The present hot topic for everyone is how best to curb the corporate and financial excesses and risky behaviour that lead most of the world's economies into the worst recession since the Great Depression. However, the '800 pound gorilla' in the room that this debate neglects is the lack of transparency that senior executives have over their operations and initiatives, and the perverse incentives this creates.
In the English-speaking world, key policymakers and the public at large have taken up the mantle of improving corporate governance, more specifically limiting corporate remuneration, as a way to check senior executives' and bankers' appetite for risky, even illegal, short-term profit maximising that can inject dangerous volatility into financial systems and markets.
In Australia, APRA recently proposed new executive compensation guidelines, and the ASX Corporate Governance Council is considering issuing guidelines that would require ASX-listed companies to maintain records of their briefings with analysts, provide advance notice and make them more widely accessible to provide for the more equal and fair dissemination of information.
In the UK, a recently published government-commissioned report on corporate governance by Morgan Stanley senior adviser David Walker recommends that banker pay be awarded on a long-term basis and would subject banker bonus payments to close public scrutiny. In the US, there is a compensation 'czar' tasked by the US Treasury to reign in senior executive compensation at companies that received government bailout funds.
I can see and appreciate the logic in addressing the perverse incentives that currently reside within executive and banker compensation structures. But, this is only one side of the equation. The other side involves the fact that senior executives within many organisations can not clearly and accurately identify, measure, and manage their internal costs and value-creation activities.
Unfortunately, in many instances, senior management is making important strategic and investment decisions based on experience, 'gut feels', and/or short-term, known measures, such stock price and personal compensation targets - which in the US, especially, normally consists of stock and option grants. Arguably, this inability to identify, measure and manage organisational costs and benefits encourages senior management to focus more on more short-term, tangible performance metrics (i.e., personal remuneration targets) at the expense of longer-term initiatives whose benefits are at best uncertain.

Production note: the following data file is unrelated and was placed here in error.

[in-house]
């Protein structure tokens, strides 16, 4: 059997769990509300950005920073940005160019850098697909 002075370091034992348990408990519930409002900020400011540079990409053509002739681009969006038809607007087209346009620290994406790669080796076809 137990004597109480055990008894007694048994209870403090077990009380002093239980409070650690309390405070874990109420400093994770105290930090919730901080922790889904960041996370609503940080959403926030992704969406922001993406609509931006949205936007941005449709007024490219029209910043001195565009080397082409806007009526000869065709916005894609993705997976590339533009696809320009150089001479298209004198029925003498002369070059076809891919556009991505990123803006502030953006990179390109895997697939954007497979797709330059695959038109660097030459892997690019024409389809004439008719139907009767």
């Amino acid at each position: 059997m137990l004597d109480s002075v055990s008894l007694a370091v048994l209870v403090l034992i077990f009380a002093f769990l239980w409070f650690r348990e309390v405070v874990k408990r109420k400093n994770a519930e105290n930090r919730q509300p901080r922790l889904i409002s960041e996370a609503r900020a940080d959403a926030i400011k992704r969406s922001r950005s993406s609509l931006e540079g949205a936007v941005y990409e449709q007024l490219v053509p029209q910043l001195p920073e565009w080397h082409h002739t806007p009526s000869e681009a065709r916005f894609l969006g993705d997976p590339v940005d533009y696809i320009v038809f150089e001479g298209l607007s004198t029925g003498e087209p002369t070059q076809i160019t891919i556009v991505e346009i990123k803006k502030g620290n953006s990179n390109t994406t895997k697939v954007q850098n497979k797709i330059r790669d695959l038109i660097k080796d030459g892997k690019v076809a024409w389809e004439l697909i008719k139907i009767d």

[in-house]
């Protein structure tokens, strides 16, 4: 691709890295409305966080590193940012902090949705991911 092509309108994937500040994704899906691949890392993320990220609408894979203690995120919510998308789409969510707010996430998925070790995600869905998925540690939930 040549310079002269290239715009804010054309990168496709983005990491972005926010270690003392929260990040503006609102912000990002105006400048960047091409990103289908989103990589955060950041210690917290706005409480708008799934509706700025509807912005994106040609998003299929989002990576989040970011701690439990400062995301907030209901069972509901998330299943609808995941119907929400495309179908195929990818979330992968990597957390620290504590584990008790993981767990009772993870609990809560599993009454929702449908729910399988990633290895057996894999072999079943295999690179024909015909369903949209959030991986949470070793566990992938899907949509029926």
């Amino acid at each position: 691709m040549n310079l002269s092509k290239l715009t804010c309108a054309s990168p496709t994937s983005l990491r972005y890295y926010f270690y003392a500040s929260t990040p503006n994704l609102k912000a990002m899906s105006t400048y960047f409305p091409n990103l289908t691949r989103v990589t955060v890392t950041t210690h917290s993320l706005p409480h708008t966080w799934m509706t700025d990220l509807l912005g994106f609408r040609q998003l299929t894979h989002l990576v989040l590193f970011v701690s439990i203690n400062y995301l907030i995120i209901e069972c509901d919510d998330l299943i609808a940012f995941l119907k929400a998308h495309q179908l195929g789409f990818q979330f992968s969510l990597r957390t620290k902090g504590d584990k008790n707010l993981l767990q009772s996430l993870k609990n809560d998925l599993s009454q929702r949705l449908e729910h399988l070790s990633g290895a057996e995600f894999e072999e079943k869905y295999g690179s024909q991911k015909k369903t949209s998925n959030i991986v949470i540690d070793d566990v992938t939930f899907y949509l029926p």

At mbh, we regularly provide technology solutions and consulting services to organisations that lack the internal processes and technology for clear assessment of operational costs and the value potential of initiatives. We developed our web-based, enterprise project portfolio management software solution, UniPhi, to address what we see as an alarming lack of operational and strategic transparency within most organisations.
We believe that any organisation with 100 or more people should adopt an enterprise-level project portfolio management system to provide greater transparency of operational costs and the initiatives most likely to add, or destroy, value. By equipping senior executives with this knowledge, they will be more inclined to behave in the interests of the organisation, because they'll have a better understanding of what is really happening and can take appropriate steps.
In addition, this greater transparency allows for better accountability, since the information resides within the project portfolio management system for the entire organisation to see. This should dramatically lessen management's incentives to engage in short-term, self-serving, and possibly illegal, activities, since the possibility of disclosure is heightened.
A project portfolio management system also assists the Board of Directors in carrying out their oversight duties, given they will have a much better grasp of what is occurring within an organisation at the strategic and operational levels. This system also assists in accurate public financial reporting, since everyone across the organisation will be working from the same set of financial data.
For many organisations, this increased transparency may fell like an uncomfortable 'shock' to the system. However, it is much more preferable than having politicians manage your organisation after some catastophe. Just ask Bank of America, who is paying back its bailout funds early, because it believes the US Treasury's executive compensation restrictions prevent it from attracting a qualified successor to its outgoing CEO.
Enterprise project portfolio management may not be the proverbial 'silver bullet' for the corporate governance problem, but it definitely enhances internal corporate transparency, and thus accountability, which is a step in the right direction.